Industrial Building Construction in the US Industry Market Research Report from IBISWorld Has Been Updated

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While lending standards will loosen over the next five years, interest rates are also expected to rise during this period, thereby increasing the cost of new industrial development. For these reasons, industry research firm IBISWorld has updated a report on the Industrial Building Construction industry in its growing industry report collection.

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Foreign demand for US goods will spur growth as more production facilities are needed.

The Industrial Building Construction industry is responsible for constructing factories, assembly plants and mineral processing mills. The health of the US manufacturing sector determines its growth, as most industry projects are related to buildings used to produce and distribute goods. Interest rates, property values and lending standards also influence growth because loans and bonds finance most developments and renovations.

Industry revenue is expected to fall an average annual 1.2% to $45.6 billion in the five years to 2013. During this period, the industry experienced significant revenue volatility. Government spending at the federal and local level protected the industry between 2008 and 2009 by channeling investments into manufacturing facilities and the automotive sector. However, cutbacks in government spending, coupled with overdevelopment and slow economic growth, caused industry revenue to drop 18.2% in 2010. The industry returned to positive growth in 2012, when industries like the Semiconductor Machinery Manufacturing industry (IBISWorld report 33329a) expanded production, thus, increasing demand.

Growth is expected to continue over the next five years as operators benefit from an improved economy and the reinvestment of corporate profit into new manufacturing and distribution structures. Foreign demand for US goods are also expected to boost industry growth. Additionally, foreign companies have expanded their manufacturing operations in the United States to be closer to their end-consumers. As a result, demand for new or remodeled industrial space is set to rise as manufacturers and industrial companies look to expand production, lifting industry revenue up by anticipated 2.3% in 2013.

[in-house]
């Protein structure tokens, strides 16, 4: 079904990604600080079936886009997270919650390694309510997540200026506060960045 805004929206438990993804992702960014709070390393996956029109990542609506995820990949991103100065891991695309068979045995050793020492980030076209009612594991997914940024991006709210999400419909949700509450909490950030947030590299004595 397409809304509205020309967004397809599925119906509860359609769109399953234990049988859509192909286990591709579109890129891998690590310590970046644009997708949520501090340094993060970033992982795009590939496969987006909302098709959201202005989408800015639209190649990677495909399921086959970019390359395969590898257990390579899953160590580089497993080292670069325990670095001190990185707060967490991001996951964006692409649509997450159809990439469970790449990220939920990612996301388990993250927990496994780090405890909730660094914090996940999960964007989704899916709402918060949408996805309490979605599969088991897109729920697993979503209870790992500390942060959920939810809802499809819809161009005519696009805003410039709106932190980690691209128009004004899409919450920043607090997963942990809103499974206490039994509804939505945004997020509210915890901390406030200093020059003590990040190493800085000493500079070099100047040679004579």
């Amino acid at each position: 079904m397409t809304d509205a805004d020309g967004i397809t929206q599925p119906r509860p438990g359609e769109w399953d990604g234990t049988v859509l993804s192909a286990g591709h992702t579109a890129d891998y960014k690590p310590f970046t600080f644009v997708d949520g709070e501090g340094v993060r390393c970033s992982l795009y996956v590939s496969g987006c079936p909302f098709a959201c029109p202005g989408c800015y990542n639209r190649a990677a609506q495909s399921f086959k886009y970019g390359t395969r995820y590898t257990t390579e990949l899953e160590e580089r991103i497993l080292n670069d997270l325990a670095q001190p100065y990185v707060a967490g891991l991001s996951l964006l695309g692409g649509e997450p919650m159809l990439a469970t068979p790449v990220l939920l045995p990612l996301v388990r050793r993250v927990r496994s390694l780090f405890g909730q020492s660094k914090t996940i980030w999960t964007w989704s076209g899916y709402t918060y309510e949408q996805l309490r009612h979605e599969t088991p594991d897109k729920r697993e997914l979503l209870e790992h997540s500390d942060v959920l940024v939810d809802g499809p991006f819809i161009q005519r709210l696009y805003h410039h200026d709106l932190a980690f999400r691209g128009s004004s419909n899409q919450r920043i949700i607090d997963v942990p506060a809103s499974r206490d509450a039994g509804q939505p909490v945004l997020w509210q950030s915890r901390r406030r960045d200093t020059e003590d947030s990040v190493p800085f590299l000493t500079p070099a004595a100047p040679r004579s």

While lending standards will loosen over the next five years, interest rates are also expected to rise during this period, thereby increasing the cost of new industrial development. Additionally, outsourcing basic manufacturing to countries with lower labor costs will continue to hinder investment into domestic manufacturing structures.

For more information, visit IBISWorld’s Industrial Building Construction in the US industry report page.

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IBISWorld industry Report Key Topics

The Industrial Building Construction industry is composed of contractors that are primarily responsible for the construction (e.g. new work, additions, alterations, maintenance and repairs) of industrial and manufacturing buildings. Establishments include general contractors, design-build companies and construction management operators.

Industry Performance
Executive Summary
Key External Drivers
Current Performance
Industry Outlook
Industry Life Cycle
Products & Markets
Supply Chain
Products & Services
Major Markets
Globalization & Trade
Business Locations
Competitive Landscape
Market Share Concentration
Key Success Factors
Cost Structure Benchmarks
Barriers to Entry
Major Companies
Operating Conditions
Capital Intensity
Key Statistics
Industry Data
Annual Change
Key Ratios

About IBISWorld Inc.
Recognized as the nation’s most trusted independent source of industry and market research, IBISWorld offers a comprehensive database of unique information and analysis on every US industry. With an extensive online portfolio, valued for its depth and scope, the company equips clients with the insight necessary to make better business decisions. Headquartered in Los Angeles, IBISWorld serves a range of business, professional service and government organizations through more than 10 locations worldwide. For more information, visit or call 1-800-330-3772.

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Gavin Smith
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